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      Updated population-based review of carcinoid tumors.

      Annals of Surgery

      Carcinoid Tumor, epidemiology, mortality, pathology, Female, Gastrointestinal Neoplasms, Humans, Incidence, Lymphatic Metastasis, Male, Middle Aged, Multivariate Analysis, SEER Program, Survival Rate, United States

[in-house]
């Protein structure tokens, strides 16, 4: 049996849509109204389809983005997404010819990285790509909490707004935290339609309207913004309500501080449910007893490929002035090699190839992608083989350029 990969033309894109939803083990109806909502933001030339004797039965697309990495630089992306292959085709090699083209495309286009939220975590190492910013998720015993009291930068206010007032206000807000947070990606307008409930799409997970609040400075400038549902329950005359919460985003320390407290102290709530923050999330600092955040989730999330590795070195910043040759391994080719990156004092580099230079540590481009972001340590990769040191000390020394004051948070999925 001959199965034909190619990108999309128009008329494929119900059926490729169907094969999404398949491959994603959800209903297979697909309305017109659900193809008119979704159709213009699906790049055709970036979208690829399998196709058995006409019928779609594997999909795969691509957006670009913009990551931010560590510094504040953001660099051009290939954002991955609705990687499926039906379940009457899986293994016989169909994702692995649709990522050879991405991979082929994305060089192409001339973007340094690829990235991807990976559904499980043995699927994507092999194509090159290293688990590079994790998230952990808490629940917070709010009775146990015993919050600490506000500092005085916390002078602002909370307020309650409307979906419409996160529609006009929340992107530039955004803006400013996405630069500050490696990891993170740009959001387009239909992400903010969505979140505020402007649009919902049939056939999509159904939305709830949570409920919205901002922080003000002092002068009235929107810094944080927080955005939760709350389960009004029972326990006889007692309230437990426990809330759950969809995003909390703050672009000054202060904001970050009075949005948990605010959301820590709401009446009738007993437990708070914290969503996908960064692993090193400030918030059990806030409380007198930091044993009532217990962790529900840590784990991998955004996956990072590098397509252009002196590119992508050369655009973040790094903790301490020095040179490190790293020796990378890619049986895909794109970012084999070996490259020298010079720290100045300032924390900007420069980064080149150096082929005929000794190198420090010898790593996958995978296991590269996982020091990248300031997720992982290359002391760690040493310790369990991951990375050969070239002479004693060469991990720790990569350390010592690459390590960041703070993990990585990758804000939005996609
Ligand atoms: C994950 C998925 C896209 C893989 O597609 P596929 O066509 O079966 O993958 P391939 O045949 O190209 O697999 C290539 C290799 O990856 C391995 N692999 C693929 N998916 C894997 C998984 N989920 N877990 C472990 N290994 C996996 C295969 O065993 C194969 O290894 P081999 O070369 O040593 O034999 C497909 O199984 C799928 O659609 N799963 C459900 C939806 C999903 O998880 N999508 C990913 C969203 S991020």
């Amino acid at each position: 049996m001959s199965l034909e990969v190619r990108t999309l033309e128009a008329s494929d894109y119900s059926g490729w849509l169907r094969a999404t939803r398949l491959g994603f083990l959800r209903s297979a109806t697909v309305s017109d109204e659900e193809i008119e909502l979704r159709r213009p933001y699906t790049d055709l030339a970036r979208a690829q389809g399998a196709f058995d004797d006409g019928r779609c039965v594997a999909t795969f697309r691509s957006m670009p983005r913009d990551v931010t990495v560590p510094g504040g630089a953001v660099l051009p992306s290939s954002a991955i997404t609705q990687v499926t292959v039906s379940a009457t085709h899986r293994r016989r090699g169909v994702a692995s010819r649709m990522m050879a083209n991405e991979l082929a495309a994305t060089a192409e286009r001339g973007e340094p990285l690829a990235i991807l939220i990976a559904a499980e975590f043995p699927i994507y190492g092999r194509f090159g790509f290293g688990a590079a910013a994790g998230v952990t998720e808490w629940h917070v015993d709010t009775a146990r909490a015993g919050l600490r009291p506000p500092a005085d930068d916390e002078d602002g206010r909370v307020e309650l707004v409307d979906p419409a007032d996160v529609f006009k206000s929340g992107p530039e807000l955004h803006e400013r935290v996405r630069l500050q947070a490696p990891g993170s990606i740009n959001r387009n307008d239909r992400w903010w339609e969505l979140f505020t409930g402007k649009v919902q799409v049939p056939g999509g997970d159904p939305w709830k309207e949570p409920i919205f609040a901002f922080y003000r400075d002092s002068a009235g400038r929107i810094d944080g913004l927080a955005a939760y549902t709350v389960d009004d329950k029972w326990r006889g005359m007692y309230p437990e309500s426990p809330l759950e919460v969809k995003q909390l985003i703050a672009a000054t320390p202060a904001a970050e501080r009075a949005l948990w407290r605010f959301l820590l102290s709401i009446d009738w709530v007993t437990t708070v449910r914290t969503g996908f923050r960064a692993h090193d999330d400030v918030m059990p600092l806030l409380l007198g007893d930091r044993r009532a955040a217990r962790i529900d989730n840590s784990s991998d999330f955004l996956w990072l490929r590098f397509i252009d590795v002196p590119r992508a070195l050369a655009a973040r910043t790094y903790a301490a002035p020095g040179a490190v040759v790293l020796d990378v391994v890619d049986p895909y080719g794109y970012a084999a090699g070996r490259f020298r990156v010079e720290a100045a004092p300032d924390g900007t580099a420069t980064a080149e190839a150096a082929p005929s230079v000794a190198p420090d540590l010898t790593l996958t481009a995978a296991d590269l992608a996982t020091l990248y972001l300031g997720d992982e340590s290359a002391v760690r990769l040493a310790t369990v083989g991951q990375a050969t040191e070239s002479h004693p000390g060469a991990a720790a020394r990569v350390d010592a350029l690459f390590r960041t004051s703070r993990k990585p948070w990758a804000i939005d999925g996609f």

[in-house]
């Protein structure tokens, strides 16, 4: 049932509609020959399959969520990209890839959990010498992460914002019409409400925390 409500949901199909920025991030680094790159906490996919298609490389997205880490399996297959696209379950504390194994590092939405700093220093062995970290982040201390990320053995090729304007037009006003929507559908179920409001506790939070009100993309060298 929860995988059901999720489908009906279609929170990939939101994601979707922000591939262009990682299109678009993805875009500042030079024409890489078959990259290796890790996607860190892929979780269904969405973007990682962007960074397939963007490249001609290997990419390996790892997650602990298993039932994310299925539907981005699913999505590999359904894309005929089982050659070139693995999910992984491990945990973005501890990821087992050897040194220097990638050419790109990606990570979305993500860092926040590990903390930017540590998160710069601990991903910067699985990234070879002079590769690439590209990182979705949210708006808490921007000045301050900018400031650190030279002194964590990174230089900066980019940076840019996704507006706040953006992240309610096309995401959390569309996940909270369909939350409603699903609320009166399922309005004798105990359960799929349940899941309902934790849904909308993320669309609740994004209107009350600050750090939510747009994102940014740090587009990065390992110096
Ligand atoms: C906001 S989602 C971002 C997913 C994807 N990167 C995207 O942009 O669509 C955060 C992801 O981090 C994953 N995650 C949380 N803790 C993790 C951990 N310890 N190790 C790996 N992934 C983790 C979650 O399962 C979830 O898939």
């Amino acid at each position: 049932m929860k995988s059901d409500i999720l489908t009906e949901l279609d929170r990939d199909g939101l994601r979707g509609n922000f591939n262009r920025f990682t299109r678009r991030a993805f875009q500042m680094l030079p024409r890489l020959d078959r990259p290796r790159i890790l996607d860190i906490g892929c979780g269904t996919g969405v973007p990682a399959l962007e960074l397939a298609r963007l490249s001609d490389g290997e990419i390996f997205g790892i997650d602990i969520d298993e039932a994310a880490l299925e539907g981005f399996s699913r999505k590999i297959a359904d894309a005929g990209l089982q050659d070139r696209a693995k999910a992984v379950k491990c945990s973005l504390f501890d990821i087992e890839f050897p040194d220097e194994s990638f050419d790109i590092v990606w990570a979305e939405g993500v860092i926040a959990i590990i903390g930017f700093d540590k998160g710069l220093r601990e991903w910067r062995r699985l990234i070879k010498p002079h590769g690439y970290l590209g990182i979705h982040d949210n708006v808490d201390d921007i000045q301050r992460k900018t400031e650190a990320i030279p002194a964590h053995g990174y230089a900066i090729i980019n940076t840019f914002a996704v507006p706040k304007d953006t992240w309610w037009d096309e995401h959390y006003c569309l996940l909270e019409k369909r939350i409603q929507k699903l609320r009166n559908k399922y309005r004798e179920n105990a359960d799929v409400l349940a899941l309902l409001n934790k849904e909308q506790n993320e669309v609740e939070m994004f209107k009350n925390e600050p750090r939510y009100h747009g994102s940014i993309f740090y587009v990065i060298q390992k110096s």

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          To determine the population-based incidence, anatomic distribution, and survival rates of gastrointestinal carcinoid tumors. Carcinoid tumors arise from neuroendocrine cells and may develop in almost any organ. Many textbooks and articles represent single institution studies and report varying incidence rates, anatomic distribution of tumors, and patient survival rates. Population-based statistics remain largely unknown. Data was obtained from the National Cancer Institute Surveillance, Epidemiology, and End Results program (1973 to 1997). Incidence rates, distribution, and 5-year survival rates were analyzed. Multivariate Cox regression was used to identify predictors of survival using age, race/ethnicity, gender, and tumor characteristics (size, lymph node status, and stage). Of the 11,427 cases analyzed, the average age was 60.9 years, and 54.2% were female. The overall incidence rates for carcinoid tumors have increased significantly over the past 25 years, although rates for some sites have decreased (eg, appendix). The gastrointestinal tract accounted for 54.5% of the tumors. Within the gastrointestinal tract, the small intestine was the most common site (44.7%), followed by the rectum (19.6%), appendix (16.7%), colon (10.6%), and stomach (7.2%). The 5-year survival rates for the most common gastrointestinal sites were stomach (75.1%), small intestine (76.1%), appendix (76.3%), and rectum (87.5%). Using national, population-based cancer registry data, this study demonstrates that (1) incidence rates for carcinoid tumors have changed, (2) the most common gastrointestinal site is not the appendix (as is often quoted), but the small intestine, followed in frequency by the rectum, and (3) survival rates differ between individual anatomic sites.

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